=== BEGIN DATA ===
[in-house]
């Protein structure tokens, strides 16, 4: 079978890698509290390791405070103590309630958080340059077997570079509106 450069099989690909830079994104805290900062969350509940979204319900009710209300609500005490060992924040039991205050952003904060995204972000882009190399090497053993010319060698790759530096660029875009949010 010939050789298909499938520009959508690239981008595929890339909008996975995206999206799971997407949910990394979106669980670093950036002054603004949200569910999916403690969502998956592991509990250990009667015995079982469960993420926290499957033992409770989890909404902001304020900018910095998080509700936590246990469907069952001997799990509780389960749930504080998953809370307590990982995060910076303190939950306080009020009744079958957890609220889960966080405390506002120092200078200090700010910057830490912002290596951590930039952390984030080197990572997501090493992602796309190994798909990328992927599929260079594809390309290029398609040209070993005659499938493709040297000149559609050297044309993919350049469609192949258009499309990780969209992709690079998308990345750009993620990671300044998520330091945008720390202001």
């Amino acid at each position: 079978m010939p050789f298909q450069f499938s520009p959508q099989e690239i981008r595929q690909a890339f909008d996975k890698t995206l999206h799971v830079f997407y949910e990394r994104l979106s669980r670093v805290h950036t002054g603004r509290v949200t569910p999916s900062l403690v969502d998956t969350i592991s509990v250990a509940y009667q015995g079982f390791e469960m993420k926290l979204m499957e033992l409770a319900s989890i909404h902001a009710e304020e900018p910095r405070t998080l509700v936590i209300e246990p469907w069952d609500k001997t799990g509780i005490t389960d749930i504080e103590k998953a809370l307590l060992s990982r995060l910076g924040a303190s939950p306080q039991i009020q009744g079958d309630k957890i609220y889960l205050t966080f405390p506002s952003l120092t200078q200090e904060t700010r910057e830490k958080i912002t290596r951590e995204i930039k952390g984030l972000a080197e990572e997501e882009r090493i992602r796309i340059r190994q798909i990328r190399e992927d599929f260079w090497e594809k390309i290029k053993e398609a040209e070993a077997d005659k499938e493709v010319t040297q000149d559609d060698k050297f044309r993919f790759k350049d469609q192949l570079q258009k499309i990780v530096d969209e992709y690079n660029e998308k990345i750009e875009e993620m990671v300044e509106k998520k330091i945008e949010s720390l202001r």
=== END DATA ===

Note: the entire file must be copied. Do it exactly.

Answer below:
[in-house]
């Protein structure tokens, strides 16, 4: 079978890698509290390791405070103590309630958080340059077997570079509106 450069099989690909830079994104805290900062969350509940979204319900009710209300609500005490060992924040039991205050952003904060995204972000882009190399090497053993010319060698790759530096660029875009949010 010939050789298909499938520009959508690239981008595929890339909008996975995206999206799971997407949910990394979106669980670093950036002054603004949200569910999916403690969502998956592991509990250990009667015995079982469960993420926290499957033992409770989890909404902001304020900018910095998080509700936590246990469907069952001997799990509780389960749930504080998953809370307590990982995060910076303190939950306080009020009744079958957890609220889960966080405390506002120092200078200090700010910057830490912002290596951590930039952390984030080197990572997501090493992602796309190994798909990328992927599929260079594809390309290029398609040209070993005659499938493709040297000149559609050297044309993919350049469609192949258009499309990780969209992709690079998308990345750009993620990671300044998520330091945008720390202001």
């Amino acid at each position: 079978m010939p050789f298909q450069f499938s520009p959508q099989e690239i981008r595929q690909a890339f909008d996975k890698t995206l999206h799971v830079f997407y949910e990394r994104l979106s669980r670093v805290h950036t002054g603004r509290v949200t569910p999916s900062l403690v969502d998956t969350i592991s509990v250990a509940y009667q015995g079982f390791e469960m993420k926290l979204m499957e033992l409770a319900s989890i909404h902001a009710e304020e900018p910095r405070t998080l509700v936590i209300e246990p469907w069952d609500k001997t799990g509780i005490t389960d749930i504080e103590k998953a809370l307590l060992s990982r995060l910076g924040a303190s939950p306080q039991i009020q009744g079958d309630k957890i609220y889960l205050t966080f405390p506002s952003l120092t200078q200090e904060t700010r910057e830490k958080i912002t290596r951590e995204i930039k952390g984030l972000a080197e990572e997501e882009r090493i992602r796309i340059r190994q798909i990328r190399e992927d599929f260079w090497e594809k390309i290029k053993e398609a040209e070993a077997d005659k499938e493709v010319t040297q000149d559609d060698k050297f044309r993919f790759k350049d469609q192949l570079q258009k499309i990780v530096d969209e992709y690079n660029e998308k990345i750009e875009e993620m990671v300044e509106k998520k330091i945008e949010s720390l202001r």